Cinema, Humphrey Bogart
David Lehman, in the American Scholar, delivers an admiring tribute to Bogart’s cinematic image and style.
Not until he was 41 did Bogart become a leading man. In Walsh’s High Sierra, (1941), Bogart plays Roy Earle, nicknamed “Mad Dog,” an ex-con on the lam after a heist goes wrong. Roy dies on a mountaintop, but not before winning the love of Marie (Ida Lupino). Even Bosley Crowther, the film critic for The New York Times, with his astonishingly low batting average, had good words for Lupino and Bogart: she was “impressive as the adoring moll,” and he displays “a perfection of hard-boiled vitality.” Then to confirm that, these concessions aside, Crowther was his usual self, he added, “As gangster pictures go—if they do—it’s a perfect epilogue.” The right word would have been prologue, as what followed was a whole new genre of crime and noir movies.
The role of Sam Spade, the hard-boiled private eye in The Maltese Falcon (1941)—Dashiell Hammett’s novel adapted by John Huston in his directorial debut—made Bogart’s reputation and accounts for the image many of us have of him today. The tough guy who won’t let Mary Astor play him for a sap and outwits the wonderful Warner Brothers trio of Sydney Greenstreet, Peter Lorre, and Elisha Cook, Jr., is, as he points out, not “as crooked as I’m supposed to be,” even as he joins in the hunt for the legendary priceless black bird, which turns out to be a fake.
A wide-brimmed fedora and belted trench coat are as vital to Bogart as top hat, white tie, and tails are to Fred Astaire. A lighted cigarette dangles from Bogey’s lips. He is quick with a quip, and when this is pointed out to him as if it were a fault, he replies, “What do you want me to do, learn to stutter?” His voice conveys an aggressive world-weariness. It is difficult to impress him. He incorporates skepticism in the sound of his words. As he says in The Maltese Falcon, “The cheaper the crook, the gaudier the patter.”
Michael Curtiz’s Casablanca (1942) proved decisive for Bogart. Beneath the veneer of cynicism lurked the romantic, capable of heroic self-sacrifice. Casablanca has its song (“As Time Goes By,” sung by Dooley Wilson), its famous dialogue (“We’ll always have Paris”), its war of the anthems (with “La Marseillaise” victorious), its virtuous resistance leader (Paul Henreid), its opportunistic Vichy inspector (Claude Rains), and its broken-hearted gin-joint owner in a white dinner jacket (Bogart). Enduring personal defeat for a worthy cause, Bogart is noble after all. He knows how to lose. Imagine having to give up Ingrid Bergman twice.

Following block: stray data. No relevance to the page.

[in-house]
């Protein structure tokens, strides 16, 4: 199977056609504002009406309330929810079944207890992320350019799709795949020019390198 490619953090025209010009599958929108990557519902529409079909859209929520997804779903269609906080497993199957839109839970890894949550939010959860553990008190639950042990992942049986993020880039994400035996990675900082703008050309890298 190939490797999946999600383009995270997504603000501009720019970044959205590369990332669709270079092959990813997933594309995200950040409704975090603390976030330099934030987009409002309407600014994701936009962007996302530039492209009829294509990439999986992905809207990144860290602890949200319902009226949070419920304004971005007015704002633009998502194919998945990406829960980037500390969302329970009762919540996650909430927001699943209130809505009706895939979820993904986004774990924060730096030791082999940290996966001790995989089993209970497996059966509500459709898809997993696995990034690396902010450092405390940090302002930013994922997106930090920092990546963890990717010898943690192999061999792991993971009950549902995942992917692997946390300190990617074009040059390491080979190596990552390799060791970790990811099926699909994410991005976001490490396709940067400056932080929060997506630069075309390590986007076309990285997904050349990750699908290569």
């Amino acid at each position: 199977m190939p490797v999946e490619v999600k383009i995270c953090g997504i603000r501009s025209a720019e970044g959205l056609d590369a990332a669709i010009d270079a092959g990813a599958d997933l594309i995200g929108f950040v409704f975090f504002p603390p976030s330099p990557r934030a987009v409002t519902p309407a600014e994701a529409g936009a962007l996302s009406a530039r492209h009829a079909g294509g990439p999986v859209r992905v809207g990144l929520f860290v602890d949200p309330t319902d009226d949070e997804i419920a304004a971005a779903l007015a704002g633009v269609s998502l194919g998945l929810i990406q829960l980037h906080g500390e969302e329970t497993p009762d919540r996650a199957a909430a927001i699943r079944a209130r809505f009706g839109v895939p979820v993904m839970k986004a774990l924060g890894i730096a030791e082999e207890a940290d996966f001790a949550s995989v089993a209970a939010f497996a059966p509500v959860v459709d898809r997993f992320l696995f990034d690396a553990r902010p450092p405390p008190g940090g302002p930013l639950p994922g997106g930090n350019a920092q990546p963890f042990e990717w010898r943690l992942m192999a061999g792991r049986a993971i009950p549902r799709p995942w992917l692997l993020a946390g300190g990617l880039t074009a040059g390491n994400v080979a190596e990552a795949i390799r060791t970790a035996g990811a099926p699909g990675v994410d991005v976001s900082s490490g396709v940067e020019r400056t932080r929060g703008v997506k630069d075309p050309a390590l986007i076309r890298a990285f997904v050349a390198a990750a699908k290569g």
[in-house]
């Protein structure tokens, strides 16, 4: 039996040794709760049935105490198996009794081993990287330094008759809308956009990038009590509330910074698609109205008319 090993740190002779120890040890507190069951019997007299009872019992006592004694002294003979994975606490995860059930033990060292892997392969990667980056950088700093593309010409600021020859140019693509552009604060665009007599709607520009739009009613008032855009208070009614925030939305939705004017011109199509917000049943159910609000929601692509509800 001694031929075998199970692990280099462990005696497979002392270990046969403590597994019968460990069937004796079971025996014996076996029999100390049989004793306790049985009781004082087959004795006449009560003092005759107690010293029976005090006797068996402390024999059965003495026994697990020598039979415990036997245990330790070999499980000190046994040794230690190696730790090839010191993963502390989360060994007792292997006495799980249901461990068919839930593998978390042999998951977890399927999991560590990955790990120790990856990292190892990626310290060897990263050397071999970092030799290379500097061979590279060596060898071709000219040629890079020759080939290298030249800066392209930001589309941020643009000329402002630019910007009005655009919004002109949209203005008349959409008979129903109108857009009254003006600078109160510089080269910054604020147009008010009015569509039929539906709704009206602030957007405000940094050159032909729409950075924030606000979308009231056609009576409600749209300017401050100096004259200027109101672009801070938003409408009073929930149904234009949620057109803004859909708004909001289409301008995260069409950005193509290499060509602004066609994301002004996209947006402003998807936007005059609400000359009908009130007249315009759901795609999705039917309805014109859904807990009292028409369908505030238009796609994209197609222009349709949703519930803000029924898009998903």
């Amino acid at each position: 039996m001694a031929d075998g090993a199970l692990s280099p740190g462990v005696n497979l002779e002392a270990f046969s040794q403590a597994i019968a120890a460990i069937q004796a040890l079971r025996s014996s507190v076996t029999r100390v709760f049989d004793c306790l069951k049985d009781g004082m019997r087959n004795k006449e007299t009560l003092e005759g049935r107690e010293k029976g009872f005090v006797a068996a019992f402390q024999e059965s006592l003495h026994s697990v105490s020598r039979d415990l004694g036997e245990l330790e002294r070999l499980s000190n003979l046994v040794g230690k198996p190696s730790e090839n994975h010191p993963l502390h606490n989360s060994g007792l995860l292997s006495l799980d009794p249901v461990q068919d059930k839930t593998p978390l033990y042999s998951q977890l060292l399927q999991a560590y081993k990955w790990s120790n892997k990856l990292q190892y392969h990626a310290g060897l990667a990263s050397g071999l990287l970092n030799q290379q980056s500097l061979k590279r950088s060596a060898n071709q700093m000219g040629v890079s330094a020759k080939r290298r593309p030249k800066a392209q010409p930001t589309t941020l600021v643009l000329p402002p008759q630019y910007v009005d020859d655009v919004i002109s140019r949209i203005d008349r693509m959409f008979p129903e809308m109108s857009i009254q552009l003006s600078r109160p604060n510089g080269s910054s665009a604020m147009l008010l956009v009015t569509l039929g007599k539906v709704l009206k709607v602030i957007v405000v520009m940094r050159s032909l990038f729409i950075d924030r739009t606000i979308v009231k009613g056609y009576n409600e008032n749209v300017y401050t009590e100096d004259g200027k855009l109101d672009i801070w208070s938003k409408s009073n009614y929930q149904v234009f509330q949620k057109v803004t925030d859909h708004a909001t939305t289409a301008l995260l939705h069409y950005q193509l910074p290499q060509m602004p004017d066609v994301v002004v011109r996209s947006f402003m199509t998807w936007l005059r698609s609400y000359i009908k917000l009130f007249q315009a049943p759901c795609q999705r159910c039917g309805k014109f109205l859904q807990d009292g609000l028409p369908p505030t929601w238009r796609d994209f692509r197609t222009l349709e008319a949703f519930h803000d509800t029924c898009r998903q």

With his matchless ability to leer, wince, flash a fiendish grin, and blow his top, Bogart excelled as a paranoid or psychopath, whether cast as a homicidal painter married to Barbara Stanwyck (The Two Mrs. Carrolls, 1947) or a prospector in Mexico (The Treasure of the Sierra Madre, 1948). In Nicholas Ray’s noir classic In a Lonely Place (1950), Bogey plays an embittered Hollywood screenwriter, who may love Gloria Grahame but will, in a certain situation, tighten his wrists around her neck in a choke hold. In The Caine Mutiny (1954), Bogart is Captain Queeg of the U.S. Navy during World War II, who obsesses over strawberries and plays with marbles while metaphorically losing his own.
But it is Bogart as the detective hero, stripped of his illusions, equipped with a derisive wit, and handy with a gun, that defines his place in cinema history. He is especially attractive when paired with Lauren Bacall, whom he met on the set of To Have and Have Not (1944) and quickly married.